Swine dysentery and colitis are two nagging health issues that are both caused by Brachyspira bacteria. No commercial vaccines are available against the bacteria. A targeted approach with antibiotics is therefore the way to overcome the infection.
Enteric infections caused by Brachyspira bacteria are a challenge and are responsible for major health, welfare and production problems in the pig sector worldwide. Three bacteria of the genus Brachyspira (B. hyodysenteriae, B. hampsonii, B. pilosicoli) cause disease in the large intestine of pigs.
SD: Clinical signs and diagnosis
Swine dysentery (SD) is caused by B. hyodysenteriae and B. hampsonii and affects grower-finisher pigs mainly between eight and 14 weeks of age. SD is characterised by severe muco-haemorrhagic diarrhoea, fibrino-necrotic colitis and typhlitis. The animals will get orally infected by ingesting infectious faeces of affected or healthy carrier pigs. The first clinical symptom is strong and high mucus production without blood. Infection spread leads to a haemorrhagic phase of infection (bloody stools accompanied by mucus). Pigs show rapid loss of bodily condition.
Diagnosis of swine dysentery is based on clinical signs (bloody mucoid diarrhoea), post-mortem examination (mucosa proliferation / hyperaemia / haemorrhage and mucus) and laboratory analysis of rectal swabs (culture and PCR).
PCR: Clinical signs and diagnosis
Porcine colonic spirochaetosis (PCS, also known as colitis) is caused by B. pilosicoli. PCS is a mild to moderate enteric infection mainly affecting young weaned animals (20 - 40 kg). Disease transmission is based on ingestion of infectious faeces. Sloppy grey-coloured faeces occur, with loss of body condition and poor growth. Reduced absorptive capacity of intestine results in diarrhoea. Mortality is rare.
Colitis is diagnosed based on clinical signs (non-fatal diarrhoea without blood), pathological findings and laboratory investigations (culture and PCR). As for SD, serological tests for PCS diagnosis are not available.
Disease management and control
Pigs infected with Brachyspira species, as well as their faeces and anything contaminated with infected faeces (e.g., vehicles, boots and equipment) can easily spread infection between farms. Infected pig farms threaten other farms due to the spreading on vehicles or by pig movements.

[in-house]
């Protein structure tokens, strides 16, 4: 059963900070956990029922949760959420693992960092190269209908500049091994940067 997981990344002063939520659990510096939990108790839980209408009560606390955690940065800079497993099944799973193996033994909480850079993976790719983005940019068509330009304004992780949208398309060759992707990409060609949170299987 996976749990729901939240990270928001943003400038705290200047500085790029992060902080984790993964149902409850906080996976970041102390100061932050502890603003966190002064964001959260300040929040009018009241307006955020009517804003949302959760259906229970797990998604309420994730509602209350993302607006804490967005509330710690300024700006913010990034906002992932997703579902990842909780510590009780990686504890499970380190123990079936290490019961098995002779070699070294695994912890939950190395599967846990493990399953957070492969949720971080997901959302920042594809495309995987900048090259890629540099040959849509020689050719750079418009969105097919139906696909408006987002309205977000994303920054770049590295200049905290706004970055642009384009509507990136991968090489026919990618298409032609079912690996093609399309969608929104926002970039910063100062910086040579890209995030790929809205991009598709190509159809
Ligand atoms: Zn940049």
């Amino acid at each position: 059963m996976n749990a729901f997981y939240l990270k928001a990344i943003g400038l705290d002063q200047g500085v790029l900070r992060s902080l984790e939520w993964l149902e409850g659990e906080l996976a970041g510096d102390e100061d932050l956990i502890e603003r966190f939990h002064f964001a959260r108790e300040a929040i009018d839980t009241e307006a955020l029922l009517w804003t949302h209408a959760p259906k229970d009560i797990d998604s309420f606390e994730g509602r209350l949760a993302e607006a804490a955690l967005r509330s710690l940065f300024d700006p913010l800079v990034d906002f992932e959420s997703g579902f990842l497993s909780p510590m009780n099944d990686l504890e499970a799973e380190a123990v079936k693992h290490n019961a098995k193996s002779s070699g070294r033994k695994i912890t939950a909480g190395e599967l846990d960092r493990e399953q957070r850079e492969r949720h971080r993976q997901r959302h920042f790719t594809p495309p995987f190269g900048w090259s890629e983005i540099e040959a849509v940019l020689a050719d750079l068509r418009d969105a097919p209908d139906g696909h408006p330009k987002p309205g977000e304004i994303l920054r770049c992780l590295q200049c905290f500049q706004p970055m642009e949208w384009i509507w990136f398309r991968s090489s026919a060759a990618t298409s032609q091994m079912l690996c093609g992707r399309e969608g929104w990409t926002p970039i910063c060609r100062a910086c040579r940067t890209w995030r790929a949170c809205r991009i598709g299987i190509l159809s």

Healthy carriers can excrete Brachyspira pathogens over a long time period (at least 90 days following recovery from clinical disease). They are the main source of new infections on pig farms. Consequently all new stock introduced into pig farms should be screened for one of the Brachyspira species and subjected to quarantine.
Several vectors (rodents, birds, flies, cats and dogs) are identified, which help spread the pathogens of swine dysentery and colitis. Strict biosecurity measures on farms are required to reduce transmission by preventing contact between the pigs on the farm and potential reservoirs of infection (wild birds, chickens, rodents). No commercial vaccines against B. hyodysenteriae, B. hampsonii and B. pilosicoli are currently available.
Antimicrobial therapy is the best option available to veterinarians to control SD and PCS effectively. Accurate antimicrobial susceptibility testing of Brachyspira species for the different antibiotic treatment options is of critical importance. However, Brachyspira species are slow-growing fastidious anaerobic spirochetes that require specialist equipment, media and expertise for successful culturing, isolation and final susceptibility testing in laboratories.
Brachyspira species isolates are highly susceptible to tiamulin. All published in vitro test assays show low tiamulin minimum inhibitory concentration (MIC) values. Tiamulin pharmacokinetic data, tiamulin MIC data and their pharmacokinetic / pharmacodynamic (PK/PD) relationship are essential to predict the probability of therapeutic success for the varying clinical situations of Brachyspira infections. Figure 1 shows the most recent MIC results from US investigations on B. hyodysenteriae and B. hampsonii isolated in different US states together with tiamulin pharmacokinetic data based on oral administration. For prediction of successful treatment against SD, the tiamulin colon contents concentration needs to be at or above the MIC90 values.
Effective tiamulin concentrations are achieved in the colon contents by feed and water medication at treatment dosages. The concentrations are far in excess of the determined MIC ranges and MIC90 values for B. hyodysenteriae and B. hampsonii isolates. They are sufficient to inhibit SD development and for effective SD treatment when given at registered dosage.
A challenge in pig farms worldwide
SD and PCS are a challenge in pig farms worldwide. Treatment, control and elimination of both diseases rely on the use of antibiotics, as no commercial vaccines are available. Vetmulin tiamulin is the preferred antibiotic for SD and PCS treatment based on its PK/PD profile. The substantial therapeutic effect of Vetmulin tiamulin can be explained by its gut pharmacokinetics and the high sensitivity of Brachyspira isolates to tiamulin. It is also an important weapon in the eradication of Brachyspira-based infections.